A quick estate planning win for 2021: update your beneficiary designations

Jan 6, 2021 2:28:14 PM The MacMillan Estate Planning Team family estate planning, beneficiaries, estate plan

Want to know how to make a significant first step in your estate plan in an hour or less? Then complete the simple task of updating your beneficiary designations on your accounts. Not only will you ensure your wealth is transferred to the people you want it to, but it often takes hardly any time at all. You spend a lifetime creating your estate. Take an hour out of your day to define who benefits from it in the future. 

What are the benefits of naming a beneficiary?

By naming a beneficiary (which can be a person, entity, or charity) you are ensuring the transfer of your money upon your passing is as straightforward, transparent, and swift as possible. Akin to your Last Will and Testament, carefully thinking about who your beneficiary will be allows you to have control over how your assets will transfer to your heirs.  

What accounts have beneficiary designations? 

The most common accounts that allow you to name a beneficiary (or beneficiaries) who will inherit the account value upon your death are: 

  • Retirement accounts, including: 
    • Registered Retirement Savings Plans (RRSPs)
    • Registered Retirement Income Funds (RRIFs)
  • Tax Free Savings Accounts (TFSAs)
  • Registered Education Savings Plans (RESPs)
  • Pension Plans
  • Life Insurance Policies
  • Annuity Contracts
  • Certain non-retirement accounts called “Joint gift of beneficial right of survivorship” (JGBRSs)

Who can be a beneficiary? 

Anyone can be named the beneficiary. Usually, it is the spouse, children or the estate that are named.  Some opt to choose a trustee of a trust or a charity to be the beneficiary. There are differing tax benefits depending on your choice of beneficiary.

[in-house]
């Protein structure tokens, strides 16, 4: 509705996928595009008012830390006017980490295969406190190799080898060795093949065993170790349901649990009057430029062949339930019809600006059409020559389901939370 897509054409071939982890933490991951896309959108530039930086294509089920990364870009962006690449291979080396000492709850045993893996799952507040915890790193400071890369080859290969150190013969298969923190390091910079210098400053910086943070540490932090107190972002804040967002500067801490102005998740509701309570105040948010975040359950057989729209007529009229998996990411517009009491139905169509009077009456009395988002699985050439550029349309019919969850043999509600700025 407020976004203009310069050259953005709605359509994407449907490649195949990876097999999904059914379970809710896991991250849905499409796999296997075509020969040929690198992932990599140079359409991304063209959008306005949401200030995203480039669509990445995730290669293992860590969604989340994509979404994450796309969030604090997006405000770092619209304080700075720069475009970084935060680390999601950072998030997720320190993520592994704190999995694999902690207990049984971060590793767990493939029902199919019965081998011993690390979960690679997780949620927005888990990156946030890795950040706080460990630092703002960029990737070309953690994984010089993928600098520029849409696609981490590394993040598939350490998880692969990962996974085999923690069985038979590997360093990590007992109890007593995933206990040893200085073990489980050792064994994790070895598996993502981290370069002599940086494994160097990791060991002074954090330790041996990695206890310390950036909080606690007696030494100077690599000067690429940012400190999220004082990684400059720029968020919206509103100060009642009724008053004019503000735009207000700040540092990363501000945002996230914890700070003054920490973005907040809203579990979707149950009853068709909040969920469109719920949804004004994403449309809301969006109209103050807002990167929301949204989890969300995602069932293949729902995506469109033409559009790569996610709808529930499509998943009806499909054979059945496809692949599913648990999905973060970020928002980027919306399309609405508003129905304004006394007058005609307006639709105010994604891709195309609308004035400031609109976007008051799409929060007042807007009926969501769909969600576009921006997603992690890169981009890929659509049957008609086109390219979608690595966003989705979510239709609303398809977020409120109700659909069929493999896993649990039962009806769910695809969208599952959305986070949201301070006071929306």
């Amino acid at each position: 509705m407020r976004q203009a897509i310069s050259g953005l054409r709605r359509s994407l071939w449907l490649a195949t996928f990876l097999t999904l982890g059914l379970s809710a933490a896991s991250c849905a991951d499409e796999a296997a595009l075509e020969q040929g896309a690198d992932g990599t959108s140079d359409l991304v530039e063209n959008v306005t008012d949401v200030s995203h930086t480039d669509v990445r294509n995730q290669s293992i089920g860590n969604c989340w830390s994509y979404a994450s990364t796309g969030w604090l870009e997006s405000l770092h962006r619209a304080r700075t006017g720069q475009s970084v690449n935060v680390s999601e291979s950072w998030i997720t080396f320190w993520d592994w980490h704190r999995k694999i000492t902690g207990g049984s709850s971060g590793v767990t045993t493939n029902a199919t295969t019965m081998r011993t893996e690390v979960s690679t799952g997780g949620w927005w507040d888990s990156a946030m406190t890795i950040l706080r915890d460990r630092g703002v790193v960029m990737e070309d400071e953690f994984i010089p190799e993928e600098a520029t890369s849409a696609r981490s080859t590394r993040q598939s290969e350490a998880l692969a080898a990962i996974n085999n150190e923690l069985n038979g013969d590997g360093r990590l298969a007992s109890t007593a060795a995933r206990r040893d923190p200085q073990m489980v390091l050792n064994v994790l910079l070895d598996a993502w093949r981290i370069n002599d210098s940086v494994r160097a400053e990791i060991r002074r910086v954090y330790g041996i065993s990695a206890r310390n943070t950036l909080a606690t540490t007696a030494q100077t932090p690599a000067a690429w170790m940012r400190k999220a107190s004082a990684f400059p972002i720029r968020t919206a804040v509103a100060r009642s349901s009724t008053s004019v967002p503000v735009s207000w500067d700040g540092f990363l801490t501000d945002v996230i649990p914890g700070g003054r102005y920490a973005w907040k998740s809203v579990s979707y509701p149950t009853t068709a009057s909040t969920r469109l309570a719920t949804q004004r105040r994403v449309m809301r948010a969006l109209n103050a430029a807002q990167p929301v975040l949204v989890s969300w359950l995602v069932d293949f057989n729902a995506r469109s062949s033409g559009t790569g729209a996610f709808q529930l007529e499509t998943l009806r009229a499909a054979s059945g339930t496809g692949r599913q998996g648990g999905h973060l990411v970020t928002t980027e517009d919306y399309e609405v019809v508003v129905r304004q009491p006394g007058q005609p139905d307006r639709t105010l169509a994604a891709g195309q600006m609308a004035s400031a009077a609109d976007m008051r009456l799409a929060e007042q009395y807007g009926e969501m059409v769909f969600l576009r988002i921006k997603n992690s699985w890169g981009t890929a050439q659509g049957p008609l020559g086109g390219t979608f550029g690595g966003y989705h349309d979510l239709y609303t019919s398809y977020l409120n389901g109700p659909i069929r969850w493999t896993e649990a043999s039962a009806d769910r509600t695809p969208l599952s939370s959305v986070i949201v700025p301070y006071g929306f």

For example, designating a charity as the beneficiary of your RRSP/RRIF will allow your estate to claim a charitable tax credit to offset a portion of the tax payable on the value of your RRSP/RRIF. The federal charitable tax credit rate is 15% on the first $200 donated and 29% thereafter. You can claim charitable tax credits up to 100% of your net income in the year of death. Provincial charitable tax credits may also be available.

How can you add a beneficiary to your accounts? 

Reach out to your provider or look on their website. Usually, you will need to provide some information about your choice of beneficiary, like their name, birth date and Social Insurance Number.  

Want to know more? MacMillan Estate Planning offers a holistic approach to estate planning with all the people, processes, and technology that you need to plan your estate – either in person or virtually. Our team of lawyers, accountants, financial planners, and counsellors offer a refreshing alternative to the banks, law firms and accountancy firms. Register for one of our upcoming seminars.

You can also take advantage of our complimentary virtual consultations; call us or email us: 1-833-266-6464 and inquiry@macmillanestate.com.


At MacMillan Estate Planning, our team of professional trust and estate practitioners, chartered accountants, financial planners, and legal professionals look forward to assisting you with the design of your estate plan and will ensure you build, protect, and enjoy your wealth. The information provided is general and may not be suited to your objectives or sufficient to ensure the protection of you and your family. You should not act on this information without providing MacMillan Estate Planning with the opportunity to ensure that it is suitable for your unique situation.


We are here to help
Ask Us a Question

Posts by Topic

see all
checklist_image.png